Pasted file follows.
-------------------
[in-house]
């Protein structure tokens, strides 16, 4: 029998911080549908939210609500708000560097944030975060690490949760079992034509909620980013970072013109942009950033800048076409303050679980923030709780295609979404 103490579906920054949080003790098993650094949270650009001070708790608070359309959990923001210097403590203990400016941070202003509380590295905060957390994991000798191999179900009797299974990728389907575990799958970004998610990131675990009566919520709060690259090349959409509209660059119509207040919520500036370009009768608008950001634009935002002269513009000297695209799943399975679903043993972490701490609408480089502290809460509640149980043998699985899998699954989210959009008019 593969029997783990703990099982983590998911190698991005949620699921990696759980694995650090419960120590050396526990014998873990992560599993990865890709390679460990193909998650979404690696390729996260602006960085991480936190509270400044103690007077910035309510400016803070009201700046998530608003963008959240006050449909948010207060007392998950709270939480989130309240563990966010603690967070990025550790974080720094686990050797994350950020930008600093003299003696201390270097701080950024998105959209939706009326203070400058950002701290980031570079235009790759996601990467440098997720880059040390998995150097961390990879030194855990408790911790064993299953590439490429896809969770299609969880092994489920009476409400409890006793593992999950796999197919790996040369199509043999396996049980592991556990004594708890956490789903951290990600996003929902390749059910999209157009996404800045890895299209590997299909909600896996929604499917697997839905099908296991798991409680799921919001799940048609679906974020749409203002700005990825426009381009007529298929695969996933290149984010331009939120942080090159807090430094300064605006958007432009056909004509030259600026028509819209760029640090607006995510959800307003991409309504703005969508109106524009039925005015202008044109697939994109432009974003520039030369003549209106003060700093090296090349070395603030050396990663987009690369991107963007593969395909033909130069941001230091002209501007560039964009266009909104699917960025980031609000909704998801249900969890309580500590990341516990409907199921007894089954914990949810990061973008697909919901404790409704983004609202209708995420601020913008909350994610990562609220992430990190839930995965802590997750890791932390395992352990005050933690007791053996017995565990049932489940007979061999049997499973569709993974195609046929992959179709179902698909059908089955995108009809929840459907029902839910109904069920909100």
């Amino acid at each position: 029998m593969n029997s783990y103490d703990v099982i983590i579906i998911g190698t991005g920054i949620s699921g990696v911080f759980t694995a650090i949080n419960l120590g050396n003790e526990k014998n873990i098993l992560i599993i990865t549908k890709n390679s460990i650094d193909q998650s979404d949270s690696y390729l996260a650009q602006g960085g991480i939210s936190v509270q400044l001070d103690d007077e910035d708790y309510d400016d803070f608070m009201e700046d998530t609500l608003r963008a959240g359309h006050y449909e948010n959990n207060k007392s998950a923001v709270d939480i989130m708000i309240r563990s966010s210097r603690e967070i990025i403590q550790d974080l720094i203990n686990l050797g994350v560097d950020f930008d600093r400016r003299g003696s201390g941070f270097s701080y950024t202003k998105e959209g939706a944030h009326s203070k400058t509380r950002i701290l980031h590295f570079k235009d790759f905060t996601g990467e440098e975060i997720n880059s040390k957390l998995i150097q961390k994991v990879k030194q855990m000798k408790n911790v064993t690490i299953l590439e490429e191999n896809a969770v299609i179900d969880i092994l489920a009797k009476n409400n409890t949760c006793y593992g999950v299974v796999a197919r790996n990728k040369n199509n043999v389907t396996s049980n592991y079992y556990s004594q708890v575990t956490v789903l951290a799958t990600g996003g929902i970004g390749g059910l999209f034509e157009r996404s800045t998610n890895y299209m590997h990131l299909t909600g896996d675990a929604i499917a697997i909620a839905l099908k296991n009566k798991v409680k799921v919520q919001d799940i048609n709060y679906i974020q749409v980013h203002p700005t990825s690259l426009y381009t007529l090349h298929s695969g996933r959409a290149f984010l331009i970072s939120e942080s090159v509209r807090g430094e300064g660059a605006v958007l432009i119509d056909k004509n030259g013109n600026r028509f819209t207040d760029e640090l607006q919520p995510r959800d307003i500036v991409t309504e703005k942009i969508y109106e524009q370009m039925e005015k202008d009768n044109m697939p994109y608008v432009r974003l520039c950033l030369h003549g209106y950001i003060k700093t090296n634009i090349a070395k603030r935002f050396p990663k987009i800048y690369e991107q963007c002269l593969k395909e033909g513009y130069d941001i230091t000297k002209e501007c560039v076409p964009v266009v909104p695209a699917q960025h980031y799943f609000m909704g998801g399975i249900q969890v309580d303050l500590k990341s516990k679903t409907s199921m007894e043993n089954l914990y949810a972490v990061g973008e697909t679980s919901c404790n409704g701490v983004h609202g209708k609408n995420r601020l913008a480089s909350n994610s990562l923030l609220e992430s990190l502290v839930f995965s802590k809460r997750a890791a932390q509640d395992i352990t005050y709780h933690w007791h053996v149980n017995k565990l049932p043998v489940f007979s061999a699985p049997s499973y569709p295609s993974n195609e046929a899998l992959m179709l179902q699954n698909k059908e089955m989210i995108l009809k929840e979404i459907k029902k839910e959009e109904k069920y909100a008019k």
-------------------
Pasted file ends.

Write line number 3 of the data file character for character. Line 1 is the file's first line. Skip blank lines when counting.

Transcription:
């Amino acid at each position: 029998m593969n029997s783990y103490d703990v099982i983590i579906i998911g190698t991005g920054i949620s699921g990696v911080f759980t694995a650090i949080n419960l120590g050396n003790e526990k014998n873990i098993l992560i599993i990865t549908k890709n390679s460990i650094d193909q998650s979404d949270s690696y390729l996260a650009q602006g960085g991480i939210s936190v509270q400044l001070d103690d007077e910035d708790y309510d400016d803070f608070m009201e700046d998530t609500l608003r963008a959240g359309h006050y449909e948010n959990n207060k007392s998950a923001v709270d939480i989130m708000i309240r563990s966010s210097r603690e967070i990025i403590q550790d974080l720094i203990n686990l050797g994350v560097d950020f930008d600093r400016r003299g003696s201390g941070f270097s701080y950024t202003k998105e959209g939706a944030h009326s203070k400058t509380r950002i701290l980031h590295f570079k235009d790759f905060t996601g990467e440098e975060i997720n880059s040390k957390l998995i150097q961390k994991v990879k030194q855990m000798k408790n911790v064993t690490i299953l590439e490429e191999n896809a969770v299609i179900d969880i092994l489920a009797k009476n409400n409890t949760c006793y593992g999950v299974v796999a197919r790996n990728k040369n199509n043999v389907t396996s049980n592991y079992y556990s004594q708890v575990t956490v789903l951290a799958t990600g996003g929902i970004g390749g059910l999209f034509e157009r996404s800045t998610n890895y299209m590997h990131l299909t909600g896996d675990a929604i499917a697997i909620a839905l099908k296991n009566k798991v409680k799921v919520q919001d799940i048609n709060y679906i974020q749409v980013h203002p700005t990825s690259l426009y381009t007529l090349h298929s695969g996933r959409a290149f984010l331009i970072s939120e942080s090159v509209r807090g430094e300064g660059a605006v958007l432009i119509d056909k004509n030259g013109n600026r028509f819209t207040d760029e640090l607006q919520p995510r959800d307003i500036v991409t309504e703005k942009i969508y109106e524009q370009m039925e005015k202008d009768n044109m697939p994109y608008v432009r974003l520039c950033l030369h003549g209106y950001i003060k700093t090296n634009i090349a070395k603030r935002f050396p990663k987009i800048y690369e991107q963007c002269l593969k395909e033909g513009y130069d941001i230091t000297k002209e501007c560039v076409p964009v266009v909104p695209a699917q960025h980031y799943f609000m909704g998801g399975i249900q969890v309580d303050l500590k990341s516990k679903t409907s199921m007894e043993n089954l914990y949810a972490v990061g973008e697909t679980s919901c404790n409704g701490v983004h609202g209708k609408n995420r601020l913008a480089s909350n994610s990562l923030l609220e992430s990190l502290v839930f995965s802590k809460r997750a890791a932390q509640d395992i352990t005050y709780h933690w007791h053996v149980n017995k565990l049932p043998v489940f007979s061999a699985p049997s499973y569709p295609s993974n195609e046929a899998l992959m179709l179902q699954n698909k059908e089955m989210i995108l009809k929840e979404i459907k029902k839910e959009e109904k069920y909100a008019k």